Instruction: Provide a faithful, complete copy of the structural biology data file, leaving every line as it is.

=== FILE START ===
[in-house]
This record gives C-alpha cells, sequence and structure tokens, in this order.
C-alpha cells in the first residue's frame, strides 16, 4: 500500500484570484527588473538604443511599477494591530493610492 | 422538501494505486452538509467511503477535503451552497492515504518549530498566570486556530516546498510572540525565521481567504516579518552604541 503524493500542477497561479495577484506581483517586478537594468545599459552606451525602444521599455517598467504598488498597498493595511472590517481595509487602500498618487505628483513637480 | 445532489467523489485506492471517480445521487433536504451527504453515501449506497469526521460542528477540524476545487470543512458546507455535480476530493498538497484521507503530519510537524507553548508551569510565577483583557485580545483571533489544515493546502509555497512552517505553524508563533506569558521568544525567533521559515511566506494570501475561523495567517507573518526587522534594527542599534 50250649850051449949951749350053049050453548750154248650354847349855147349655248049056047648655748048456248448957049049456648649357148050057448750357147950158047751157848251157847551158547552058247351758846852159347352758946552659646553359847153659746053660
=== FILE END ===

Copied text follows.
[in-house]
This record gives C-alpha cells, sequence and structure tokens, in this order.
C-alpha cells in the first residue's frame, strides 16, 4: 500500500484570484527588473538604443511599477494591530493610492 | 422538501494505486452538509467511503477535503451552497492515504518549530498566570486556530516546498510572540525565521481567504516579518552604541 503524493500542477497561479495577484506581483517586478537594468545599459552606451525602444521599455517598467504598488498597498493595511472590517481595509487602500498618487505628483513637480 | 445532489467523489485506492471517480445521487433536504451527504453515501449506497469526521460542528477540524476545487470543512458546507455535480476530493498538497484521507503530519510537524507553548508551569510565577483583557485580545483571533489544515493546502509555497512552517505553524508563533506569558521568544525567533521559515511566506494570501475561523495567517507573518526587522534594527542599534 50250649850051449949951749350053049050453548750154248650354847349855147349655248049056047648655748048456248448957049049456648649357148050057448750357147950158047751157848251157847551158547552058247351758846852159347352758946552659646553359847153659746053660